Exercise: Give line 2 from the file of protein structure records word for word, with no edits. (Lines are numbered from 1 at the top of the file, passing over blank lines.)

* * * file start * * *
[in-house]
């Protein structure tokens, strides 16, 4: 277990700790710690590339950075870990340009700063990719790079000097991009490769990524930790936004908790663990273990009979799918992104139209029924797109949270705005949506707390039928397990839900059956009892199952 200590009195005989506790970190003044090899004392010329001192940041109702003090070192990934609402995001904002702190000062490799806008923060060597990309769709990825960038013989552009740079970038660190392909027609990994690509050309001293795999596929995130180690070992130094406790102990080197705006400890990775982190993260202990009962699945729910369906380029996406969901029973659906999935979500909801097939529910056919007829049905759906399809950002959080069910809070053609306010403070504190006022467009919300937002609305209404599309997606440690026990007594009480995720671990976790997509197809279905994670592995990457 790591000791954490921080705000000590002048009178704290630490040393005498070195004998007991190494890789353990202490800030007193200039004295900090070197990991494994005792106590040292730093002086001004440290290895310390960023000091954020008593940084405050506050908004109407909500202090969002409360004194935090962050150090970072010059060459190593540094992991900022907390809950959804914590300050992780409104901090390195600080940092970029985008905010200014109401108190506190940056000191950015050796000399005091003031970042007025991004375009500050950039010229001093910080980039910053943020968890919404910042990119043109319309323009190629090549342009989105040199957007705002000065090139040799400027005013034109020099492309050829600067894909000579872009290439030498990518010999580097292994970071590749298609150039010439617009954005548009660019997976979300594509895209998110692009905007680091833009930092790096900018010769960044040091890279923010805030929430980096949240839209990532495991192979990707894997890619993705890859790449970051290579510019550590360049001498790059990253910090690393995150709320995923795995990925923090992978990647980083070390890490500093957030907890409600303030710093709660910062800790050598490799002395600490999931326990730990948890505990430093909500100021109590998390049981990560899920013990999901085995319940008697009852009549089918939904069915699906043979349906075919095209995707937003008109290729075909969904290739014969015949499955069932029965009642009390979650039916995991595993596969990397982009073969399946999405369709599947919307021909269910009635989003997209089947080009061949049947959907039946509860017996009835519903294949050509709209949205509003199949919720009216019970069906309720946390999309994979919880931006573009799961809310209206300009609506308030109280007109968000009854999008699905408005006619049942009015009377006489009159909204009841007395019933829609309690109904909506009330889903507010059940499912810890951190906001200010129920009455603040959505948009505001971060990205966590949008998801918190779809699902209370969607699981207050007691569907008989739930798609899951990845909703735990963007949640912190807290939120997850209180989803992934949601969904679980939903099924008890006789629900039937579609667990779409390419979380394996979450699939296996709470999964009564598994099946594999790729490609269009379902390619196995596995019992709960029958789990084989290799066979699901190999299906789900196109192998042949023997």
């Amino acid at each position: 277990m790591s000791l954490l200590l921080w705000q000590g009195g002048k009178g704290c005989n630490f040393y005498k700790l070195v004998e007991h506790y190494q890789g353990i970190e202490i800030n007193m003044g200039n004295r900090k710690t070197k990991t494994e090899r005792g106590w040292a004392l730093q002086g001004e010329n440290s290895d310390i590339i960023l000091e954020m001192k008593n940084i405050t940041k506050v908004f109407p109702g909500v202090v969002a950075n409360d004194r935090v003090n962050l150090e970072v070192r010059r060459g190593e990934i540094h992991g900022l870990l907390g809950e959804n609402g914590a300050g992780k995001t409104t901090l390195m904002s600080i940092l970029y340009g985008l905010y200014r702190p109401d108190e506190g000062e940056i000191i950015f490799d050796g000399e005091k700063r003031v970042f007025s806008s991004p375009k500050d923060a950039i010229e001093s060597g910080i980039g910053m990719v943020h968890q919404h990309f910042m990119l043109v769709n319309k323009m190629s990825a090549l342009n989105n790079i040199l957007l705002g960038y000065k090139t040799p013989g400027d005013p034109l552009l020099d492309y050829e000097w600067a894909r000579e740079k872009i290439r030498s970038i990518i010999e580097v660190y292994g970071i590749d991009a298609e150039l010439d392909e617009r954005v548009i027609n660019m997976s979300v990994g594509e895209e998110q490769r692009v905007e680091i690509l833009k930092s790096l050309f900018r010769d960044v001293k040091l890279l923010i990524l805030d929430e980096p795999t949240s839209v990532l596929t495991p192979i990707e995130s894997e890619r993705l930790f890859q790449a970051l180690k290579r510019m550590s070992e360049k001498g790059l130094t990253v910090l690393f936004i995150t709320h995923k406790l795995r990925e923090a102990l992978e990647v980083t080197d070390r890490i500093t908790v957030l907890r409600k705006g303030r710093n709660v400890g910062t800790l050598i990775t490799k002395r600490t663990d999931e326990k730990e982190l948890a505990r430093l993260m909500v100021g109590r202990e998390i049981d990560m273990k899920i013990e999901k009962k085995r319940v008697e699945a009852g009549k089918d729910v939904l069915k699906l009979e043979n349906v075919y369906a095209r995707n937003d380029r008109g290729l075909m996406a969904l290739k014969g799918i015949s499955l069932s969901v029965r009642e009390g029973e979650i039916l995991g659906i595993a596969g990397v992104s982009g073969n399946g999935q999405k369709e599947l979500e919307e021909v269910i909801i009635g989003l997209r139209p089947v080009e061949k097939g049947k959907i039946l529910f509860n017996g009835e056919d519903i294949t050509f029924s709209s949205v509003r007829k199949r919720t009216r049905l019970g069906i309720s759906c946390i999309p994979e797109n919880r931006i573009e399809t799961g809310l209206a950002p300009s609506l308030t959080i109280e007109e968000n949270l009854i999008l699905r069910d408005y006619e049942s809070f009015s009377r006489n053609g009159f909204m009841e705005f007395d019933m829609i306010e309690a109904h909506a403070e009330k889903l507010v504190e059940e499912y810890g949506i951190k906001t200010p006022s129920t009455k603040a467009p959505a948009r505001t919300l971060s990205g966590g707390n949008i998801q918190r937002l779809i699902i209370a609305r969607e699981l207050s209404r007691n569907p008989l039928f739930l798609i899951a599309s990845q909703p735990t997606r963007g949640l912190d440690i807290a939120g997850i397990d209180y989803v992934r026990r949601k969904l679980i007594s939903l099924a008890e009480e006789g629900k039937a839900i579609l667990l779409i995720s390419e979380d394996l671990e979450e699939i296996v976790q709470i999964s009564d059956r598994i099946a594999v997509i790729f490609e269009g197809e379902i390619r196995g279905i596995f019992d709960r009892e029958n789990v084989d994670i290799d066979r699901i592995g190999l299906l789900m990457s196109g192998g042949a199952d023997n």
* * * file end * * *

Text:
């Protein structure tokens, strides 16, 4: 277990700790710690590339950075870990340009700063990719790079000097991009490769990524930790936004908790663990273990009979799918992104139209029924797109949270705005949506707390039928397990839900059956009892199952 200590009195005989506790970190003044090899004392010329001192940041109702003090070192990934609402995001904002702190000062490799806008923060060597990309769709990825960038013989552009740079970038660190392909027609990994690509050309001293795999596929995130180690070992130094406790102990080197705006400890990775982190993260202990009962699945729910369906380029996406969901029973659906999935979500909801097939529910056919007829049905759906399809950002959080069910809070053609306010403070504190006022467009919300937002609305209404599309997606440690026990007594009480995720671990976790997509197809279905994670592995990457 790591000791954490921080705000000590002048009178704290630490040393005498070195004998007991190494890789353990202490800030007193200039004295900090070197990991494994005792106590040292730093002086001004440290290895310390960023000091954020008593940084405050506050908004109407909500202090969002409360004194935090962050150090970072010059060459190593540094992991900022907390809950959804914590300050992780409104901090390195600080940092970029985008905010200014109401108190506190940056000191950015050796000399005091003031970042007025991004375009500050950039010229001093910080980039910053943020968890919404910042990119043109319309323009190629090549342009989105040199957007705002000065090139040799400027005013034109020099492309050829600067894909000579872009290439030498990518010999580097292994970071590749298609150039010439617009954005548009660019997976979300594509895209998110692009905007680091833009930092790096900018010769960044040091890279923010805030929430980096949240839209990532495991192979990707894997890619993705890859790449970051290579510019550590360049001498790059990253910090690393995150709320995923795995990925923090992978990647980083070390890490500093957030907890409600303030710093709660910062800790050598490799002395600490999931326990730990948890505990430093909500100021109590998390049981990560899920013990999901085995319940008697009852009549089918939904069915699906043979349906075919095209995707937003008109290729075909969904290739014969015949499955069932029965009642009390979650039916995991595993596969990397982009073969399946999405369709599947919307021909269910009635989003997209089947080009061949049947959907039946509860017996009835519903294949050509709209949205509003199949919720009216019970069906309720946390999309994979919880931006573009799961809310209206300009609506308030109280007109968000009854999008699905408005006619049942009015009377006489009159909204009841007395019933829609309690109904909506009330889903507010059940499912810890951190906001200010129920009455603040959505948009505001971060990205966590949008998801918190779809699902209370969607699981207050007691569907008989739930798609899951990845909703735990963007949640912190807290939120997850209180989803992934949601969904679980939903099924008890006789629900039937579609667990779409390419979380394996979450699939296996709470999964009564598994099946594999790729490609269009379902390619196995596995019992709960029958789990084989290799066979699901190999299906789900196109192998042949023997």